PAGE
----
While the provisions of the agreement remain secret, it reportedly deals with bilateral relations and the ordination of bishops. It does not call for Underground bishops and priests to join the Chinese Patriotic Catholic Association (CPCA), which remains in the eyes of the Vatican a schismatic creation of the Chinese Communist Party, but it does apparently acknowledge that Catholic clergy will be required to register with the Communist authorities. And that concession was all the Communist authorities needed to begin strong-arming Underground clergy into joining the CPCA as part of the “registration” process.
It took nine months—and countless pleas from Underground clergy—for the Vatican a formulate a response to this violation of the Sino-Vatican Agreement. The “Pastoral Guidelines” issued to bishops and clerics in China in June of this year, however, only added to the confusion.
First, the Guidelines imply that the decision to register with the authorities is entirely up to the individual bishop or priest in question, but since the Vatican has already approved such registration, on what grounds is a member of the Underground clergy to object when Communist officials come calling?
Second, the Guidelines, using oddly convoluted phrasing, suggests that, “if … the text of the declaration required for the registration does not appear respectful of the Catholic faith,” a priest may sign. But there is no “if” about it. Such “declarations” always require joining a schismatic organization, the CPCA, and therefore are always “disrespectful of the Catholic faith.”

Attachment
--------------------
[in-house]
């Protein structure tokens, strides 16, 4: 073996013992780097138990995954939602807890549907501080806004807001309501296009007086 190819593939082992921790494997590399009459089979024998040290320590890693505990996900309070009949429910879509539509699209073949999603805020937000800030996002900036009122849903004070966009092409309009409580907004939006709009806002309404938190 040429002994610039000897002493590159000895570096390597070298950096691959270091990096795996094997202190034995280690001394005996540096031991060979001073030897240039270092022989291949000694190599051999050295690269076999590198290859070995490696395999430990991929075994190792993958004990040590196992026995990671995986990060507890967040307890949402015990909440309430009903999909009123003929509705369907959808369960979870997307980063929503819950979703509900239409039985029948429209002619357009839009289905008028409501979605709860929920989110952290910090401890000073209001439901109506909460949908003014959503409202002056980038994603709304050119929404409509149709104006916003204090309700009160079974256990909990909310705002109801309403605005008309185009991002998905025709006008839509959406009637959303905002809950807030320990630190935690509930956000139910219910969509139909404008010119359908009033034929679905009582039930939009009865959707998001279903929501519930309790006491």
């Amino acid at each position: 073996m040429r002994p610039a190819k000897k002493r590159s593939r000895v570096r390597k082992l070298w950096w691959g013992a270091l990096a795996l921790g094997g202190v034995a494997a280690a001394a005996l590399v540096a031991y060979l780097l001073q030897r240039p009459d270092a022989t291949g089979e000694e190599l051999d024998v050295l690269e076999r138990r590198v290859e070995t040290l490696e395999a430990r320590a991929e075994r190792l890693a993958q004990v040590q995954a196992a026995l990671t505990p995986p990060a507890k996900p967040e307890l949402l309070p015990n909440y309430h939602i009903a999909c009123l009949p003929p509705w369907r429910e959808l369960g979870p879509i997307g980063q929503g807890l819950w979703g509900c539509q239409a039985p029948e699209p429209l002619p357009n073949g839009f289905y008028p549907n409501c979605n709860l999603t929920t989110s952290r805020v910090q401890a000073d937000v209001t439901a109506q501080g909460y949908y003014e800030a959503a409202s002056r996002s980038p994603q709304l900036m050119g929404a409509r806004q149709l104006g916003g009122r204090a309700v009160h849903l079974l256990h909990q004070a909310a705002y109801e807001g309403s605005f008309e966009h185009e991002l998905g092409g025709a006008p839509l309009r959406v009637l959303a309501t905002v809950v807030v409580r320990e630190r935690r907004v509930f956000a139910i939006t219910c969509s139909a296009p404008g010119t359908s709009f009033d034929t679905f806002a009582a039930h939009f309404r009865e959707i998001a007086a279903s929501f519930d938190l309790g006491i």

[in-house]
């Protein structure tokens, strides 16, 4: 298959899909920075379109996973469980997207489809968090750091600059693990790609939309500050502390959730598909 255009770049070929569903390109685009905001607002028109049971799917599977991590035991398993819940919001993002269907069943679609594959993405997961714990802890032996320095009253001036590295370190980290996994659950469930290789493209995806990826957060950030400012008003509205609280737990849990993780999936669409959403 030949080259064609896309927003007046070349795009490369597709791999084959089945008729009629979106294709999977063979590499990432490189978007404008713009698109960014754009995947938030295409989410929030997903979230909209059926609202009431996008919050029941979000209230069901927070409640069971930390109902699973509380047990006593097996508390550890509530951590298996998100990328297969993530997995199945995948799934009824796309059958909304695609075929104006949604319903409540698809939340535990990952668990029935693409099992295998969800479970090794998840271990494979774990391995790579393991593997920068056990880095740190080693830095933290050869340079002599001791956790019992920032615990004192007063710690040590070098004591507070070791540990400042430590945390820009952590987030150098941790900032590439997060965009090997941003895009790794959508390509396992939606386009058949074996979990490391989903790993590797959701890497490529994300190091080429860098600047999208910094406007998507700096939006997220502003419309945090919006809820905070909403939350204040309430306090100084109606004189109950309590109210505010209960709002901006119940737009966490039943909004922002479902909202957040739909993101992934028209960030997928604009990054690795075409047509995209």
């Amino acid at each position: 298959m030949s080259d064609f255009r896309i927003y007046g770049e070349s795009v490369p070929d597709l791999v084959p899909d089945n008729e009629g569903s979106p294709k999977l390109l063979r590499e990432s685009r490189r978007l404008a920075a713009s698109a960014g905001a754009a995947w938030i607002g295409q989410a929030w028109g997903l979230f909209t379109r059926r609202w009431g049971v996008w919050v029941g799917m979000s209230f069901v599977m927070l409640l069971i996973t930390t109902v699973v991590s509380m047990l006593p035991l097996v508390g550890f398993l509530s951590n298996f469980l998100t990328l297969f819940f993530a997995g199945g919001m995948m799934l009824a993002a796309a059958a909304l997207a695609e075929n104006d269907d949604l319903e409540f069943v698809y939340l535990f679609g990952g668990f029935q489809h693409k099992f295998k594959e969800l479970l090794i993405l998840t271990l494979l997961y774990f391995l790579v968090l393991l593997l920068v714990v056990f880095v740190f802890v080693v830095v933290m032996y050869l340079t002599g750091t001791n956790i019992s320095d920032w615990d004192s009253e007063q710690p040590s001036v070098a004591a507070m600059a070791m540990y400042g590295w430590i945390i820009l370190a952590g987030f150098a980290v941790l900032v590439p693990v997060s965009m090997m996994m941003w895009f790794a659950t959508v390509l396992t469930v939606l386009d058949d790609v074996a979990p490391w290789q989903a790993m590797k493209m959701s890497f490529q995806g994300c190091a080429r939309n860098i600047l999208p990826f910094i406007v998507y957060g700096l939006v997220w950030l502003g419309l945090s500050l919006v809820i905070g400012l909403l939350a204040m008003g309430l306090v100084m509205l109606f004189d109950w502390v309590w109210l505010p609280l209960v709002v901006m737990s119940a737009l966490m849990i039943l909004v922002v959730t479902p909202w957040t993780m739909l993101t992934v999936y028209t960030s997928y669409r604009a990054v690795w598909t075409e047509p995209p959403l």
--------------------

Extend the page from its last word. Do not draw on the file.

Third, the Guidelines instruct a priest to “specify in writing” that he is signing the declaration “without failing in his duty to remain faithful to the principles of Catholic doctrine.” They add that, when such a written clarification “is not possible,” the priest may do so orally and “if possible” in the presence of a witness.
As one who has been arrested in China and forced to write a “confession,” I can personally attest to the fact that there is exactly zero chance that a beleaguered priest will be allowed to either call witnesses, amend the “declaration” in any way, or even openly declare that he disagrees with its contents. Reading such advice calls to mind a Chinese saying: “One doesn’t know whether to laugh or cry.”
In fact, the advice from the Vatican was so obviously unworkable that it led Cardinal Joseph Zen of Hong Kong to journey to Rome to lodge a protest with the Pope, who said that he would “look into it.”
It is hard to say what the Vatican has gotten in return for an agreement that Cardinal Zen openly calls a “sellout” of the Underground church. It is perhaps easier to say what it has not gotten. It has not gotten China to consent to the ordination of the roughly 20 bishop candidates identified by the Holy See within the Patriotic church, some of whom have already been secretly ordained. It has not gotten the Communist authorities accept a significant number of bishops of the underground community. In fact, of the 40 or so underground bishops, only one has to date been officially recognized by the Communists.